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TITLE:  Ecologists See Flaws in Transgenic Mosquito
SOURCE: Science, by Martin Enserink
DATE:   July 5, 2002

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MALARIA: Ecologists See Flaws in Transgenic Mosquito

WAGENINGEN, THE NETHERLANDS--If a small band of molecular biologists has 
its way, the next few years might bring field tests of "designer 
mosquitoes," genetically modified so that they are unable to transmit 
diseases such as malaria. The goal would be to replace the natural mosquito 
populations ravaging developing countries. But at a workshop here last 
week,* 20 of the world's leading mosquito ecologists said, "Not so fast." 
Although lab science might be thriving, they said, huge ecological 
questions remain--and it's time funding agencies, which have 
enthusiastically endorsed the transgenic mosquito plan, started devoting 
attention and money to answering them.

Gathering in this Dutch university town, the group outlined a sweeping 
ecological research agenda, ranging from baseline population genetics to an 
emergency plan in case the transgenic critters run amok. Many of these 
issues have been deferred or overlooked by the molecular biologists 
developing the disease-fighting mosquitoes, said meeting organizer Thomas 
Scott of the University of California, Davis.

At least five U.S. and three European research groups are working on 
transgenic mosquitoes, with support from the U.S. National Institute of 
Allergy and Infectious Diseases (NIAID), the World Health Organization 
(WHO), and the MacArthur Foundation. After a slow start, the field took off 
in 1998, boosted by new genetic engineering techniques (Science, 20 October 
2000, p. 440). As they reported in the 23 May issue of Nature, Marcelo 
Jacobs-Lorena of Case Western Reserve University in Cleveland and his 
colleagues recently inserted an extra gene into Anopheles stephensi, a 
mosquito that transmits malaria in India, that made the insects resistant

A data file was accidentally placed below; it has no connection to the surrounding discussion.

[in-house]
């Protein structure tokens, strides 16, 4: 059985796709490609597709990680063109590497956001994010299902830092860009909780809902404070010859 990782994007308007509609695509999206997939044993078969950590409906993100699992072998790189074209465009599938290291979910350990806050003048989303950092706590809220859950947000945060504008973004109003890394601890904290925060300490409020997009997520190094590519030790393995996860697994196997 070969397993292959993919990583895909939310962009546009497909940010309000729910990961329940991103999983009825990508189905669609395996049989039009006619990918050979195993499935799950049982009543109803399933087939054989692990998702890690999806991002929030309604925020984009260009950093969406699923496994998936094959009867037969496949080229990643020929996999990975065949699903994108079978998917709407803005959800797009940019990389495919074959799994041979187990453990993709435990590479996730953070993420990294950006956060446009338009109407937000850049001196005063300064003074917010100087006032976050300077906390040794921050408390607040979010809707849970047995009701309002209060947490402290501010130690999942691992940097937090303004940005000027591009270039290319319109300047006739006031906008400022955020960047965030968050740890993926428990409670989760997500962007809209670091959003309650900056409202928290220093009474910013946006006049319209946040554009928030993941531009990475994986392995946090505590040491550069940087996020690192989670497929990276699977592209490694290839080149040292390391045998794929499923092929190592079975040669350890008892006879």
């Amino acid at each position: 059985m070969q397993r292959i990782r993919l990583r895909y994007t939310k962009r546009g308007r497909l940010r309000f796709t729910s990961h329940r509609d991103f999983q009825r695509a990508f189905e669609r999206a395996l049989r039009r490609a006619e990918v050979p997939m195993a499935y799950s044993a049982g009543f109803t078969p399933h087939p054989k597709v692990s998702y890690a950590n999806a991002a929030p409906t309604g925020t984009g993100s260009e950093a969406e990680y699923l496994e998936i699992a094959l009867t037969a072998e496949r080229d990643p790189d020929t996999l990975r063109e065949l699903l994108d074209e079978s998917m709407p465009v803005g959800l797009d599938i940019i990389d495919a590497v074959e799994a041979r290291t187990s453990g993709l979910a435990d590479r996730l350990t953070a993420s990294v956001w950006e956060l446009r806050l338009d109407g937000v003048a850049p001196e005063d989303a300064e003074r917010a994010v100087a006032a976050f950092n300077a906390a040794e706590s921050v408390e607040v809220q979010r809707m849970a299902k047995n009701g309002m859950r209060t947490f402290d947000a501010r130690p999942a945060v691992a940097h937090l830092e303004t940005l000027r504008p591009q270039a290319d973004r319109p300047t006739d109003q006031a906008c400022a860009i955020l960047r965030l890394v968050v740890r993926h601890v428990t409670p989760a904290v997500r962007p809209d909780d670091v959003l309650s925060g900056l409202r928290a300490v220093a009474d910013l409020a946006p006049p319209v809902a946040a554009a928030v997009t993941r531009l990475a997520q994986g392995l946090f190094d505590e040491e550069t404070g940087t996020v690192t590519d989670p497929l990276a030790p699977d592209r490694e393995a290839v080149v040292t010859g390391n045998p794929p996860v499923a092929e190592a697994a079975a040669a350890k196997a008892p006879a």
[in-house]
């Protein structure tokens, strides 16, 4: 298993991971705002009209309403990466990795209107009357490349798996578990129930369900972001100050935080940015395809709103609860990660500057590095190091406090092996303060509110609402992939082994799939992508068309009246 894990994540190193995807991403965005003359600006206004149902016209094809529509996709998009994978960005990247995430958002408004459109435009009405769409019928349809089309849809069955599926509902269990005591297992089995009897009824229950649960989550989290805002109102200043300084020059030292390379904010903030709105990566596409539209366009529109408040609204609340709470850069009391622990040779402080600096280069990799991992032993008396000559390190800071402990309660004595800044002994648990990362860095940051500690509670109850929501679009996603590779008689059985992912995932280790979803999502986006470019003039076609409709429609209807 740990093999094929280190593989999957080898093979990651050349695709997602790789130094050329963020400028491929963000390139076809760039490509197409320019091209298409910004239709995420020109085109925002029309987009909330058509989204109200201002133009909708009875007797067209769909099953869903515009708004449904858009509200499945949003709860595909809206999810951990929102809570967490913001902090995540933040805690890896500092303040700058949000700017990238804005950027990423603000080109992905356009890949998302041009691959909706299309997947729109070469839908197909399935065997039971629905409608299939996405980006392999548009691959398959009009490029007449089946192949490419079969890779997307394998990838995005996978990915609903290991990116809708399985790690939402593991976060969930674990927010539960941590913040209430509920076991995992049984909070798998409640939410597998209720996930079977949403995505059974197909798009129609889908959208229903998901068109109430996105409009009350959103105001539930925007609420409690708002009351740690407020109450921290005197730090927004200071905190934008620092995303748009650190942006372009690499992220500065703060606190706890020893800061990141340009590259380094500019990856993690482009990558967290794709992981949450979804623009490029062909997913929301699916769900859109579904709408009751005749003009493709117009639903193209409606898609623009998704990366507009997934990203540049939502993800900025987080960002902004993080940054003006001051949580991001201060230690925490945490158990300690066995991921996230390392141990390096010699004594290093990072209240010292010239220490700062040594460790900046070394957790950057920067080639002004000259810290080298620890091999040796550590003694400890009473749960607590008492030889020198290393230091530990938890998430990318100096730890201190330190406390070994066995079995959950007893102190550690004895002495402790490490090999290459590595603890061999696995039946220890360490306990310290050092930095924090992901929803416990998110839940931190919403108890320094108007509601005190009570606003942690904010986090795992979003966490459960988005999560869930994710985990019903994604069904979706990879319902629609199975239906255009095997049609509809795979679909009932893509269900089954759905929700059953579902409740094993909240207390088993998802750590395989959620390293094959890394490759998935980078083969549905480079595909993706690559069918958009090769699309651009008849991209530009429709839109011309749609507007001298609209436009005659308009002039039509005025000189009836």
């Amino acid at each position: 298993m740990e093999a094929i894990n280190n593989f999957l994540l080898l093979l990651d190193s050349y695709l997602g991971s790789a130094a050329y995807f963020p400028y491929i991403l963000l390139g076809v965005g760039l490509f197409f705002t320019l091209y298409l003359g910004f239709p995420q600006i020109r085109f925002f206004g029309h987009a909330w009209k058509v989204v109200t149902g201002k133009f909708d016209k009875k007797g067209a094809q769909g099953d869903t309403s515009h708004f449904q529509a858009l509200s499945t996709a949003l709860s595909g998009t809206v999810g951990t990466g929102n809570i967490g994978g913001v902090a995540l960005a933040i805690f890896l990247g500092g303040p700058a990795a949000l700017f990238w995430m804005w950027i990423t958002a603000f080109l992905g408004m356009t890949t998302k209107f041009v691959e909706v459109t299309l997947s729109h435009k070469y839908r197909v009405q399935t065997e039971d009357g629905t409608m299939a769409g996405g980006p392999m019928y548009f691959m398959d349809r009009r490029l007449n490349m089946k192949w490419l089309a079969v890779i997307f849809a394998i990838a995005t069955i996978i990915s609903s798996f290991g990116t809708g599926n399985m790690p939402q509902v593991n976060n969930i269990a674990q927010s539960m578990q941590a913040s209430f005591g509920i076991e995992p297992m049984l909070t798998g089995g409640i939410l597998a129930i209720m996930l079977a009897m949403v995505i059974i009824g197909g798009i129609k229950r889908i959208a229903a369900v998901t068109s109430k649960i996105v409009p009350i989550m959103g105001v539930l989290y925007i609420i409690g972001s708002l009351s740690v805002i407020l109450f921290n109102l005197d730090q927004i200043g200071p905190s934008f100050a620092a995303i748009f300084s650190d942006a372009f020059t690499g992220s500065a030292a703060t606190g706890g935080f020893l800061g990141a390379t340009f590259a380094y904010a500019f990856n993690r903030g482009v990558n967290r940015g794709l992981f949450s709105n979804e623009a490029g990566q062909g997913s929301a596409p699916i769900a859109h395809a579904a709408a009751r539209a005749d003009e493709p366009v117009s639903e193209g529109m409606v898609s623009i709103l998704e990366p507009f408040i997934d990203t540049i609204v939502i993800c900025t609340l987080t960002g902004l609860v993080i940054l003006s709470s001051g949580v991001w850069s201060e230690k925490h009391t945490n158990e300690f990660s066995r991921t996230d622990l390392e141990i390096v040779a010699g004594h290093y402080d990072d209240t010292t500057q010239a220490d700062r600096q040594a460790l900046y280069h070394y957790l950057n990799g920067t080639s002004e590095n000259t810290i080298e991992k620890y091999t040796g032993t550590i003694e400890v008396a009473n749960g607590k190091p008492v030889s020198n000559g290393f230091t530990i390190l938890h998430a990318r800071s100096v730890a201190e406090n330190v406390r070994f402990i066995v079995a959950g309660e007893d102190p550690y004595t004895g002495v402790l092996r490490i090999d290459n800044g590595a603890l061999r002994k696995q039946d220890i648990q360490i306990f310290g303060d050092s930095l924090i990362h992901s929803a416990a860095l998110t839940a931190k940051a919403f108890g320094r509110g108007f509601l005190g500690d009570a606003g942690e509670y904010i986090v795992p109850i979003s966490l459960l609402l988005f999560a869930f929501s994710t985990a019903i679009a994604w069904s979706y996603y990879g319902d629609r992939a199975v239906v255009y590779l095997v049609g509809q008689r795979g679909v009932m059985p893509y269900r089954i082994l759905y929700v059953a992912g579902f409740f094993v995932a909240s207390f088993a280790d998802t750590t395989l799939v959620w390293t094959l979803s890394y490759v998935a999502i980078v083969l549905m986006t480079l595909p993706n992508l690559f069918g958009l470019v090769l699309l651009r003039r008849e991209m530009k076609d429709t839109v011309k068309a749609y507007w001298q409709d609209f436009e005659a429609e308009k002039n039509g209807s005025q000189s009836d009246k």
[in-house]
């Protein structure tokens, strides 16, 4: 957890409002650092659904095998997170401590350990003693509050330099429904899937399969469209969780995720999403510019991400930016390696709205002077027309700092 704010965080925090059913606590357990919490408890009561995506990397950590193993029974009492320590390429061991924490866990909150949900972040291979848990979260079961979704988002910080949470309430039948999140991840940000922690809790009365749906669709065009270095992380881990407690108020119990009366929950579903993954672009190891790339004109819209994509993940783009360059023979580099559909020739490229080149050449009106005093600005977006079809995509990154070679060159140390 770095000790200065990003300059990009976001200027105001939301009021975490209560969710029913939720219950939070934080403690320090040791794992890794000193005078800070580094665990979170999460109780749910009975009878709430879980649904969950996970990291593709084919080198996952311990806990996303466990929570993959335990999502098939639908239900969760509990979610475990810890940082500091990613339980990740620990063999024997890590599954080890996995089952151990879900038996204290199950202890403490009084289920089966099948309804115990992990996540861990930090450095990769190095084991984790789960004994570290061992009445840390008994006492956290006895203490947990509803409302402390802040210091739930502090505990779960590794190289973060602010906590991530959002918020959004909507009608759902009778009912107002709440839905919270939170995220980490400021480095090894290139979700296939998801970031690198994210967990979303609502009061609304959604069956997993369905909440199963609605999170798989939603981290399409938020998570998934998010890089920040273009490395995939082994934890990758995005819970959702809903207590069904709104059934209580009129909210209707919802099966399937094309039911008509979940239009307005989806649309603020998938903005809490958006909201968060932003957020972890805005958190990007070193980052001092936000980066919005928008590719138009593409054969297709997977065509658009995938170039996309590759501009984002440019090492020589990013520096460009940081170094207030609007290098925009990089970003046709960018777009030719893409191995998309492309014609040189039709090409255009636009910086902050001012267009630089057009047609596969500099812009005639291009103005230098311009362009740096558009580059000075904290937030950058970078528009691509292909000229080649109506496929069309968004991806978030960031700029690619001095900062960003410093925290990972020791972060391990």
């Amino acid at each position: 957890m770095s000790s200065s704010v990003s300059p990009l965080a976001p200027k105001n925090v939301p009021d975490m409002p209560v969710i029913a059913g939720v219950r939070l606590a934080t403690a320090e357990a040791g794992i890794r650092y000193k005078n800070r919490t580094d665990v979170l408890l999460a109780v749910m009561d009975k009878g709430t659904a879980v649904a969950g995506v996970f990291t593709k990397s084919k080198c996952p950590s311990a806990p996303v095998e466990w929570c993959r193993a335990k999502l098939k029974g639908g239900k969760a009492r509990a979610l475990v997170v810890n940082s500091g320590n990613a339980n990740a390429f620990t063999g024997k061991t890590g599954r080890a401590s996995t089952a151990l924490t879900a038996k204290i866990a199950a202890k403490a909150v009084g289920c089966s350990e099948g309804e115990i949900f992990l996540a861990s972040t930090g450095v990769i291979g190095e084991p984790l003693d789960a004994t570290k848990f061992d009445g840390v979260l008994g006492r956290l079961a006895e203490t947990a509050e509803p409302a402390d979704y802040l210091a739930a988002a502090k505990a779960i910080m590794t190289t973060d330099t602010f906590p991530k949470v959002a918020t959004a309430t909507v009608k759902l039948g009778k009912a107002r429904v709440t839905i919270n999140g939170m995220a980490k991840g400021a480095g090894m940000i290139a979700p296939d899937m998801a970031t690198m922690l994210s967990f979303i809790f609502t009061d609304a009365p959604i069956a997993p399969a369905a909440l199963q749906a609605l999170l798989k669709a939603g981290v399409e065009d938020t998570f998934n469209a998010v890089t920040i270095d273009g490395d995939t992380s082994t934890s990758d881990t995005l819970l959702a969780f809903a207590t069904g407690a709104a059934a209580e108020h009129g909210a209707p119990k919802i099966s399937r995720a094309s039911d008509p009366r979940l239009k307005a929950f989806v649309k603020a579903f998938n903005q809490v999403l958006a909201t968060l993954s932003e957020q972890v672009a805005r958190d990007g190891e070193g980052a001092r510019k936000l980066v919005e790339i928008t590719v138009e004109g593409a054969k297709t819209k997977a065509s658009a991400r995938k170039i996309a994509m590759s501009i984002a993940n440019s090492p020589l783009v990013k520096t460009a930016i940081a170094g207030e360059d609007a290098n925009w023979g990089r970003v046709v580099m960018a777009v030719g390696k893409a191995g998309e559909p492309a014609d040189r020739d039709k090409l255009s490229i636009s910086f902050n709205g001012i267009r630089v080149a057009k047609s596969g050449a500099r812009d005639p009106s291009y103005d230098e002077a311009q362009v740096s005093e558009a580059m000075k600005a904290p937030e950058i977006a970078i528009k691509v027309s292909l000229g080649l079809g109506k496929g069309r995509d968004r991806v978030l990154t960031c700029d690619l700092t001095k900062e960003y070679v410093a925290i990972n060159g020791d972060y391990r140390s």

to mouse malaria. Others are tweaking the genes of Aedes aegypti, the 
mosquito that transmits dengue.

But the ultimate target is Anopheles gambiae, the main vector of the 
deadliest malaria parasite, Plasmodium falciparum, in Africa. Researchers 
hope to make resistance genes spread through natural mosquito populations 
by hitching them to a selfish piece of DNA called a transposon or to a 
strange bacterium called Wolbachia that sweeps through insect populations 
by manipulating its host's sex life. If this works, they will have created 
golden bugs that could save millions of lives--at least in theory.

At the meeting, ecologists came up with a discouraging list of hurdles that 
could easily sink the plan. For example, will the new mosquitoes be able to 
compete for partners with their natural counterparts? (Past studies have 
shown that spending a few generations in the lab diminishes their sexual 
attractiveness.) How long would it take for a new resistance gene to 
penetrate the population, and would it be 100% effective in mosquitoes that 
carry it? (If not, the transgenic bug would barely make a dent in malaria 
incidence, suggests a model by Christophe Bo‘te and Jacob Koella of the 
Pierre and Marie Curie University in Paris.) In areas with multiple malaria 
vectors, would all the species need to be "treated"? And would P. 
falciparum develop resistance to the new genes, as it has to many drugs? Or 
could this be prevented if multiple antiparasite genes were used?

Studying many of these issues is problematic. Most researchers agreed that 
after cage experiments, some sort of pilot trial would be needed. But 
where? It must be a place from which mosquitoes can't escape. Sa› Tomˇ, one 
of a handful of islands that form a republic off the east coast of Africa, 
has been suggested, and one meeting participant floated the idea of 
creating artificial "oases" in the Sahara desert. Even more vexing are some 
of the ethical and regulatory issues. Although it's unclear who would set 
the rules, a field test would have to meet safety standards as strict as 
those for vaccine trials, said entomologist Yeya Tourˇ, malaria coordinator 
at WHO's Special Programme for Research and Training in Tropical Diseases--
or perhaps even stricter, as it would expose people who had not agreed to 

Feeling "a bit like a ham sandwich on Passover," the only molecular 
biologist at the workshop, David O'Brochta of the University of Maryland, 
College Park, admitted that he and his colleagues have given little thought 
to these issues. But that reflects a lack of expertise rather than concern, 
he said, urging ecologists to join the work.

In the past, said meeting host Willem Takken of Wageningen University, 
granting agencies have not been impressed by old-style fieldwork such as 
counting mosquitoes or studying their feeding behavior. But at least NIAID 
is now convinced that the ecologists' input is urgently needed, says Kate 
Aultman, program manager for vector biology. Some at the meeting said that 
they were uncomfortable allying themselves too closely with a research 
program that faces such major problems. But most still preferred joining it 
to trying to beat it--if only because the research might be valuable 
regardless of whether transgenic mosquitoes ever take wing.

 * "The Ecology of Transgenic Mosquitoes," Wageningen University and 
Research Centre, 26-29 June.


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